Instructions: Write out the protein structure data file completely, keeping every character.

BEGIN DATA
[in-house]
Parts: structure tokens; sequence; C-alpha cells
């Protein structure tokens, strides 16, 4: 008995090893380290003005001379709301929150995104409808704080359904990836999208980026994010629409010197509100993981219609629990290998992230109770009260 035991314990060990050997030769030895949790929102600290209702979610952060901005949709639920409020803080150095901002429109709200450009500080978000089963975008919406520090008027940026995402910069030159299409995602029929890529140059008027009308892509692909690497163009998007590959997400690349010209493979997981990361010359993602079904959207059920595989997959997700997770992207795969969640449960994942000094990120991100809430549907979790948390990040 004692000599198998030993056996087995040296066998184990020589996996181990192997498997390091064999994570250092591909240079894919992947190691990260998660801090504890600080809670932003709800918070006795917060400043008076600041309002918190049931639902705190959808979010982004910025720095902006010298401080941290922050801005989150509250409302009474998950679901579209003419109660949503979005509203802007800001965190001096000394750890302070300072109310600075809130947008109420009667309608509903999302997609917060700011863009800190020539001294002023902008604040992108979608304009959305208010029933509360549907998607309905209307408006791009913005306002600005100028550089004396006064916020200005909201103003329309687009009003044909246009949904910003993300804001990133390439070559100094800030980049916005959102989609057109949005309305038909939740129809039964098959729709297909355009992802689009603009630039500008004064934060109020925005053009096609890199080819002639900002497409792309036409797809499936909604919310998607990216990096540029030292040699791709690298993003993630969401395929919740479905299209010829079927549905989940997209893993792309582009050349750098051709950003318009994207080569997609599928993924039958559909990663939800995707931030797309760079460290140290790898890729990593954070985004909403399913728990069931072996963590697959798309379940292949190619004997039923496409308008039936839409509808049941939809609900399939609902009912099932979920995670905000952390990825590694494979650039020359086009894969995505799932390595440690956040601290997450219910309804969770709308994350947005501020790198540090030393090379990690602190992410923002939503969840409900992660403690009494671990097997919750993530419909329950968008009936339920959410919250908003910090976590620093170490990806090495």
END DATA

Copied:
[in-house]
Parts: structure tokens; sequence; C-alpha cells
């Protein structure tokens, strides 16, 4: 008995090893380290003005001379709301929150995104409808704080359904990836999208980026994010629409010197509100993981219609629990290998992230109770009260 035991314990060990050997030769030895949790929102600290209702979610952060901005949709639920409020803080150095901002429109709200450009500080978000089963975008919406520090008027940026995402910069030159299409995602029929890529140059008027009308892509692909690497163009998007590959997400690349010209493979997981990361010359993602079904959207059920595989997959997700997770992207795969969640449960994942000094990120991100809430549907979790948390990040 004692000599198998030993056996087995040296066998184990020589996996181990192997498997390091064999994570250092591909240079894919992947190691990260998660801090504890600080809670932003709800918070006795917060400043008076600041309002918190049931639902705190959808979010982004910025720095902006010298401080941290922050801005989150509250409302009474998950679901579209003419109660949503979005509203802007800001965190001096000394750890302070300072109310600075809130947008109420009667309608509903999302997609917060700011863009800190020539001294002023902008604040992108979608304009959305208010029933509360549907998607309905209307408006791009913005306002600005100028550089004396006064916020200005909201103003329309687009009003044909246009949904910003993300804001990133390439070559100094800030980049916005959102989609057109949005309305038909939740129809039964098959729709297909355009992802689009603009630039500008004064934060109020925005053009096609890199080819002639900002497409792309036409797809499936909604919310998607990216990096540029030292040699791709690298993003993630969401395929919740479905299209010829079927549905989940997209893993792309582009050349750098051709950003318009994207080569997609599928993924039958559909990663939800995707931030797309760079460290140290790898890729990593954070985004909403399913728990069931072996963590697959798309379940292949190619004997039923496409308008039936839409509808049941939809609900399939609902009912099932979920995670905000952390990825590694494979650039020359086009894969995505799932390595440690956040601290997450219910309804969770709308994350947005501020790198540090030393090379990690602190992410923002939503969840409900992660403690009494671990097997919750993530419909329950968008009936339920959410919250908003910090976590620093170490990806090495």